When the Startup atmosphere started to form, there was a rush towards following all the rules in the book ‘Lean Startup’ by Eric Ries. Lean Startup was the Bible, the holy grail for launching a Startup or a Product and getting it out into the Market. It had the most interesting and insightful thoughts on making sure you don’t stay stuck trying to finetune details of your business to the point of paralyzing your ‘go to market’ moment. And Eric Ries was correct, a lot of times, Founders & Product Developers get stuck at the phase of building and honing all the aspects of their product because they want it to be perfect, that they don’t eventually go to market or test in the real world with their target market – what we call Minimum Viable Product or MVP.
A minimum viable product (MVP) is a product with just enough features to satisfy early customers and to provide feedback for future product development.
Gathering insights from an MVP is often less expensive than developing a product with more features, which increases costs and risk if the product fails, for example, due to incorrect assumptions. The term was coined and defined by Frank Robinson about 2001 and popularized by Steve Blank and Eric Ries. It may also involve carrying out market analysis beforehand.
The MVP made sense when the clouds of Startupsphere was still gathering when Technology Products were still gathering clout and trying to be popular. However, what happens when the thing that used to be scarce, is in the hands of everyone? Or what happens when almost everyone knows how to use a particular product that was previously tough to teach them to use?
Let’s take a look at Social Media, for example, Social Media products are now so ubiquitous and in the hands of everyone. Or chatbots and chat applications, they are everywhere and in everyone’s hands. Which brings me back to the question – What happens when almost everyone knows how to use a particular product or that category of product that was hitherto not so popular? When you decide to build another product in that category, are you still going to build “a product with just enough features to satisfy early customers, and to provide feedback for future product development.”?
Considering that there is already a set expectation and pattern of what products in that category look/feel like and users aren’t going to expect anything less than what they already know, the answer to the question above is therefore, no. The MVP doesn’t make sense in this scenario.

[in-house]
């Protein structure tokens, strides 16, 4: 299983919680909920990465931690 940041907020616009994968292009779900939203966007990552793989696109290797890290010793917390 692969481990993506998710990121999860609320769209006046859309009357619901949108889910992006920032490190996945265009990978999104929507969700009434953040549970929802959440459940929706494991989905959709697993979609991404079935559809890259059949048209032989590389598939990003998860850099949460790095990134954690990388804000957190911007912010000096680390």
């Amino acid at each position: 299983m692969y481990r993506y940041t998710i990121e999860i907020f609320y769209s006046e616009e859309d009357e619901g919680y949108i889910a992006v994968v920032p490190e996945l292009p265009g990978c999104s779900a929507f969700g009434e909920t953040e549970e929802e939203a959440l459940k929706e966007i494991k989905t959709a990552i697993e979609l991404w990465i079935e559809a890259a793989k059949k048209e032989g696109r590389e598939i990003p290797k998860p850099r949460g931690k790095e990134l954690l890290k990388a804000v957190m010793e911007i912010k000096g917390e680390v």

Imagine creating another social network or chat application, anything less than the features of the current social platforms (Facebook etc) will be considered a mediocre by prospective users. You cannot give them “a product with just enough features to satisfy early customers”. This is where the MVP goes to die and the Minimum Awesome Product – MAP, rises up.
Minimum Awesome Product goes beyond just releasing products with just enough functionality for the user, it is offering more than the functional to the delightfully familiar. You want the user to instinctively (familiar pattern) be able to use it and be delighted by what they are using, so as to able to give you the kind of feedback that helps you hone the actual experience better.
Think about it, you really don’t want the user asking questions like “where do I go to find friends?” on a social platform, or “I’m looking for the search feature” on a content/media platform.
In a conversation between Marketing Sherpa and Sean Ammirati, Partner, Birchmere Ventures, Sean explains why the MAP is important:
“It’s easy to assume you can just release your product and get the feedback you need to improve it. After all, the essence of the Lean Startup Movement is releasing ‘Minimum Viable Products’ and learning from your customers. However, it’s important to clarify that viable doesn’t mean crappy.
What you want to do is release the minimum amount of functionality to create an awesome experience so you can learn from it. If the features released aren’t done with excellence, you won’t be able to learn because the product’s instability will bias the feedback. Therefore, think about what the minimum amount of functionality you can release with an awesome experience is and then learn from there. In other words, don’t build Minimum Viable Products, build Minimum Awesome Products.”
There is however a case for the former MVP – when you are creating a novel product or developing something in a new category, MVP is the way to go.
As Dave McClure states in this reply to Carlos Beneyto, “not sure that MVP and MAP are mutually exclusive… depends a lot on how “awesome” the available alternatives are in your target industry. (if zero alternatives, then MVP = MAP; if lots of options, then MAP >> MVP)”